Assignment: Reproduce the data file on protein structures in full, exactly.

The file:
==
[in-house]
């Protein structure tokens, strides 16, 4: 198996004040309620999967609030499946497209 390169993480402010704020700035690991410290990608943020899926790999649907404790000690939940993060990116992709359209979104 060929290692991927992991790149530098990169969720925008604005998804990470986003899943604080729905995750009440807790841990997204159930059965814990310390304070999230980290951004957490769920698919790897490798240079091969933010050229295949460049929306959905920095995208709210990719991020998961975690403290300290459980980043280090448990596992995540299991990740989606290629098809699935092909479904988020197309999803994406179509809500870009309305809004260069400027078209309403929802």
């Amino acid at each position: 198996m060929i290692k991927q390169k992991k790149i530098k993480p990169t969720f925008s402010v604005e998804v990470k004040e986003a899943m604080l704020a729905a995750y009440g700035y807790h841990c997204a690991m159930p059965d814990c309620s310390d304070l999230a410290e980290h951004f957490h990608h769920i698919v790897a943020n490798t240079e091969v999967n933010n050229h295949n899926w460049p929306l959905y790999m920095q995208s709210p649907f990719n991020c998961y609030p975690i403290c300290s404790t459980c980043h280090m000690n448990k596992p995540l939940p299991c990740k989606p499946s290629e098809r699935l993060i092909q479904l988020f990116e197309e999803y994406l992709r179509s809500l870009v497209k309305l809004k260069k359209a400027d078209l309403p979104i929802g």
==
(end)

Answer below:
[in-house]
């Protein structure tokens, strides 16, 4: 198996004040309620999967609030499946497209 390169993480402010704020700035690991410290990608943020899926790999649907404790000690939940993060990116992709359209979104 060929290692991927992991790149530098990169969720925008604005998804990470986003899943604080729905995750009440807790841990997204159930059965814990310390304070999230980290951004957490769920698919790897490798240079091969933010050229295949460049929306959905920095995208709210990719991020998961975690403290300290459980980043280090448990596992995540299991990740989606290629098809699935092909479904988020197309999803994406179509809500870009309305809004260069400027078209309403929802």
């Amino acid at each position: 198996m060929i290692k991927q390169k992991k790149i530098k993480p990169t969720f925008s402010v604005e998804v990470k004040e986003a899943m604080l704020a729905a995750y009440g700035y807790h841990c997204a690991m159930p059965d814990c309620s310390d304070l999230a410290e980290h951004f957490h990608h769920i698919v790897a943020n490798t240079e091969v999967n933010n050229h295949n899926w460049p929306l959905y790999m920095q995208s709210p649907f990719n991020c998961y609030p975690i403290c300290s404790t459980c980043h280090m000690n448990k596992p995540l939940p299991c990740k989606p499946s290629e098809r699935l993060i092909q479904l988020f990116e197309e999803y994406l992709r179509s809500l870009v497209k309305l809004k260069k359209a400027d078209l309403p979104i929802g």